Following a recent season of his films at the BFI, Studiocanal has released a number of Jacques Becker films on DVD and Blu-ray.

Becker was a protege of the great Jean Renoir and assistant director on many of his most renowned films including here, most appropriately, La Grande Illusion (1937), his perceptive and artistic depiction of war and prisoners in captivity. Becker himself was captured as a prisoner of war in 1942 and spent a year in a German camp. While his own experiences were no doubt influential on his later works, Le Trou offers a different perspective on the subject of imprisonment as it is set in contemporary France. Based upon the true story novel adapted by ex-con writer Jose Giovanni, the realism and intensity of proceedings are enhanced by the cast comprising many non-professional actors, including Jean Keraudy who himself had engaged in a similar escape scenario during his real-life incarceration.

The notorious and rigorously controlled La Santé prison has a new inmate, Claude Gaspard (Marc Michel), incarcerated because of accusations of the attempted murder of his wife with a shotgun, something he declares to be an accident after she waved it at him during a marital argument. He is placed in a cramped cell with four other prisoners – Jo Cassine (Michel Constantin), Roland Darban (Jean Keraudy), Manu Borelli (Philippe Leroy) and Monseigneur (Raymond Meunier). The quartet do not welcome the new arrival as they have spent much of their time together devising a plan to escape. Their highly complex and daring idea involves digging through their cell floor and finding a way out from there through the prison basement and the sewers. They have to deceive the prison guards, creating puppets hiding beneath the bedclothes and carefully observing what is going on outside the cell using a periscope made out of a pen and shrapnel of mirror. Can their plan possibly succeed? And can they trust the new boy?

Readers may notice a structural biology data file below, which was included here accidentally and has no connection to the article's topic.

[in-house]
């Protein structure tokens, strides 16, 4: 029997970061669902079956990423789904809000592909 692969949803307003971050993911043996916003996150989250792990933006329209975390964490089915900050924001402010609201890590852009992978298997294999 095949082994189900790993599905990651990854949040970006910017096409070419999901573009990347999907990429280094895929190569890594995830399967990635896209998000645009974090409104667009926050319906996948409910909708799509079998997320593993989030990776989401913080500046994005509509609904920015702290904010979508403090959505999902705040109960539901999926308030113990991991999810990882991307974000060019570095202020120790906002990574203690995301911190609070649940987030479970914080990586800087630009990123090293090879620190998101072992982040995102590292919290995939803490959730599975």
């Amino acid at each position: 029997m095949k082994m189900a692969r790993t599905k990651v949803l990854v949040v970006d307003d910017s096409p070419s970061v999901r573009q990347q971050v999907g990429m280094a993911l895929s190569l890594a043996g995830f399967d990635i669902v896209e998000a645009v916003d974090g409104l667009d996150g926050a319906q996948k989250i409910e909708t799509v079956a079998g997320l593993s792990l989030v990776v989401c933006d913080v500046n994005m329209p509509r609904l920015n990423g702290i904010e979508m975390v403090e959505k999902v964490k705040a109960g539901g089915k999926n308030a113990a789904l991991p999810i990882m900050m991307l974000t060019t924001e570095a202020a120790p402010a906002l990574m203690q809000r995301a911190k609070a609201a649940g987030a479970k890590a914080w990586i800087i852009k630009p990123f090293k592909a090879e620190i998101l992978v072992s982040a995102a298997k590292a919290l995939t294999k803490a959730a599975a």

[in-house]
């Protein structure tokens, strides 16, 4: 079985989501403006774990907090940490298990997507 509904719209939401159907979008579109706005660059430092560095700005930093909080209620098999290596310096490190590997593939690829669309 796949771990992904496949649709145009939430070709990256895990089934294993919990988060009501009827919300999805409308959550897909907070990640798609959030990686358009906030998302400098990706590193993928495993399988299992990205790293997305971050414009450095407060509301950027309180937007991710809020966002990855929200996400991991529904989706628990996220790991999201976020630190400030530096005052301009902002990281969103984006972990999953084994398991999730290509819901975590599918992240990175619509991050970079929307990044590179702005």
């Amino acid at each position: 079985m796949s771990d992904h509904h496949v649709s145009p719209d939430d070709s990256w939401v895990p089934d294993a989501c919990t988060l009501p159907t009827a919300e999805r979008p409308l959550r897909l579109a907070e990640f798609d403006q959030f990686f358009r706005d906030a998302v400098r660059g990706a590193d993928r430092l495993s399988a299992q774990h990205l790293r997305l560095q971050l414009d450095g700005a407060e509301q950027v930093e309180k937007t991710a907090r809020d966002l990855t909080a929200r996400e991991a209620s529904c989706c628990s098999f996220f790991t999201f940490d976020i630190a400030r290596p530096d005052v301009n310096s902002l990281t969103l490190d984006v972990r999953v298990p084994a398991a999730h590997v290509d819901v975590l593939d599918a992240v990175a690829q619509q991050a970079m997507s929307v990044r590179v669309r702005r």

Utterly engaging, with its director noting its clear relationship to La Grande Illusion, this is a compelling and intrinsically modern implementation of a prison drama that was adored by the French Nouveau Vague but was also instrumental in the interpretation of the genre that had a massive influence on future films of this type. The drama centres on an ordinary person incarcerated even before his guilt has even been determined. Becker spends much of the running time focussing on prison life and how the stranger integrates with his compatriots and is invited to join with their scheme. The film spends much time focussing upon the practicalities of the escape attempt, shots lingering on the same piece of concrete flooring as the conspirators smash it relentlessly with an iron bar procured from their bed. Their plans are intricate and well thought-through but escape is not going to be easy. The pace of the film is measured but intense, focusing on the characters and their motivations rather than making over-dramatic use of tension, which actually enhances the emotional nature of proceedings.

In terms of DVD extras you would perhaps expect that there might not be too much material about a film that is over fifty years old but Professor Ginette Vincendau provides excellent background and analysis of the film. There are also recollections from Philippe Leroy,Jean Keraudy and a fascinating featurette, L’Envers du décors: A Behind The Scenes Featurette which has (b&w and colour) recollections of the symbology within the film. Le Trou makes for essential viewing.